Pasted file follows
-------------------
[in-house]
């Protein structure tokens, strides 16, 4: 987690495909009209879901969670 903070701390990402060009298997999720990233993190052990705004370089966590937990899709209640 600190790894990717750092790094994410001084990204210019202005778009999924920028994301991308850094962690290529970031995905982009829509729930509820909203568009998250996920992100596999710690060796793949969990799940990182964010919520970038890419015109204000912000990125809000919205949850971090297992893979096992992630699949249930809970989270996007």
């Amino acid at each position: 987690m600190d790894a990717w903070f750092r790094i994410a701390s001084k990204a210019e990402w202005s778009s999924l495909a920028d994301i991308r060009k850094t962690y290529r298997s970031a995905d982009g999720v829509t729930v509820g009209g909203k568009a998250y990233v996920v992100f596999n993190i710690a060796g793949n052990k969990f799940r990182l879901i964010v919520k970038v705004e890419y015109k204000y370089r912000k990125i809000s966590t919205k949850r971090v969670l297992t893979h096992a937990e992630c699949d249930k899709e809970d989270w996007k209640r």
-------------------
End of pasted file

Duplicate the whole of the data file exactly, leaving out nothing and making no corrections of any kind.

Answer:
[in-house]
């Protein structure tokens, strides 16, 4: 987690495909009209879901969670 903070701390990402060009298997999720990233993190052990705004370089966590937990899709209640 600190790894990717750092790094994410001084990204210019202005778009999924920028994301991308850094962690290529970031995905982009829509729930509820909203568009998250996920992100596999710690060796793949969990799940990182964010919520970038890419015109204000912000990125809000919205949850971090297992893979096992992630699949249930809970989270996007």
């Amino acid at each position: 987690m600190d790894a990717w903070f750092r790094i994410a701390s001084k990204a210019e990402w202005s778009s999924l495909a920028d994301i991308r060009k850094t962690y290529r298997s970031a995905d982009g999720v829509t729930v509820g009209g909203k568009a998250y990233v996920v992100f596999n993190i710690a060796g793949n052990k969990f799940r990182l879901i964010v919520k970038v705004e890419y015109k204000y370089r912000k990125i809000s966590t919205k949850r971090v969670l297992t893979h096992a937990e992630c699949d249930k899709e809970d989270w996007k209640r």